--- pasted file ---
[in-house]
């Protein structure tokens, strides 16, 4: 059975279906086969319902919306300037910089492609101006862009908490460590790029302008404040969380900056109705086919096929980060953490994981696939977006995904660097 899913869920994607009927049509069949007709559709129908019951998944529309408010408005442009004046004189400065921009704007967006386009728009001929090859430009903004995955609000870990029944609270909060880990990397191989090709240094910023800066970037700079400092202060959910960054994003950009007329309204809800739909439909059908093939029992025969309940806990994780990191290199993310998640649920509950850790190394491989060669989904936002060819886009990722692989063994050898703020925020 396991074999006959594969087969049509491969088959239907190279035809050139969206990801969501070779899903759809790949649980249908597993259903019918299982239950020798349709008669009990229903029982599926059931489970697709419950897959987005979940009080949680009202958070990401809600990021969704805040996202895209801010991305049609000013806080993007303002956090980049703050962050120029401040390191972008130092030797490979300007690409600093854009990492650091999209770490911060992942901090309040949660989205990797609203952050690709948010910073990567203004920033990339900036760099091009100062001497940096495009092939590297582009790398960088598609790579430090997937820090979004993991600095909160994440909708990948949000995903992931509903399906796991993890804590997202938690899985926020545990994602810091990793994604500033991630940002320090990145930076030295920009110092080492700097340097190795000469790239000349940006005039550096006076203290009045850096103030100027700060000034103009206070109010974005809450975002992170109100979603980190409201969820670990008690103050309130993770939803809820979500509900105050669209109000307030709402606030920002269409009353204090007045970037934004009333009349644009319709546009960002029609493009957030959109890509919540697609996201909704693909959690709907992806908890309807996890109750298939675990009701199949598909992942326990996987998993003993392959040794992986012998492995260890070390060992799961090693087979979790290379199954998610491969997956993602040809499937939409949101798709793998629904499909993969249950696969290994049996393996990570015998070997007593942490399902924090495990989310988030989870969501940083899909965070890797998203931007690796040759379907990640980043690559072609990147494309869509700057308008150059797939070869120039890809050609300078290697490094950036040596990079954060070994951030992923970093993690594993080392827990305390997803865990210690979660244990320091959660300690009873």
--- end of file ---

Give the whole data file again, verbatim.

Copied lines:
[in-house]
């Protein structure tokens, strides 16, 4: 059975279906086969319902919306300037910089492609101006862009908490460590790029302008404040969380900056109705086919096929980060953490994981696939977006995904660097 899913869920994607009927049509069949007709559709129908019951998944529309408010408005442009004046004189400065921009704007967006386009728009001929090859430009903004995955609000870990029944609270909060880990990397191989090709240094910023800066970037700079400092202060959910960054994003950009007329309204809800739909439909059908093939029992025969309940806990994780990191290199993310998640649920509950850790190394491989060669989904936002060819886009990722692989063994050898703020925020 396991074999006959594969087969049509491969088959239907190279035809050139969206990801969501070779899903759809790949649980249908597993259903019918299982239950020798349709008669009990229903029982599926059931489970697709419950897959987005979940009080949680009202958070990401809600990021969704805040996202895209801010991305049609000013806080993007303002956090980049703050962050120029401040390191972008130092030797490979300007690409600093854009990492650091999209770490911060992942901090309040949660989205990797609203952050690709948010910073990567203004920033990339900036760099091009100062001497940096495009092939590297582009790398960088598609790579430090997937820090979004993991600095909160994440909708990948949000995903992931509903399906796991993890804590997202938690899985926020545990994602810091990793994604500033991630940002320090990145930076030295920009110092080492700097340097190795000469790239000349940006005039550096006076203290009045850096103030100027700060000034103009206070109010974005809450975002992170109100979603980190409201969820670990008690103050309130993770939803809820979500509900105050669209109000307030709402606030920002269409009353204090007045970037934004009333009349644009319709546009960002029609493009957030959109890509919540697609996201909704693909959690709907992806908890309807996890109750298939675990009701199949598909992942326990996987998993003993392959040794992986012998492995260890070390060992799961090693087979979790290379199954998610491969997956993602040809499937939409949101798709793998629904499909993969249950696969290994049996393996990570015998070997007593942490399902924090495990989310988030989870969501940083899909965070890797998203931007690796040759379907990640980043690559072609990147494309869509700057308008150059797939070869120039890809050609300078290697490094950036040596990079954060070994951030992923970093993690594993080392827990305390997803865990210690979660244990320091959660300690009873």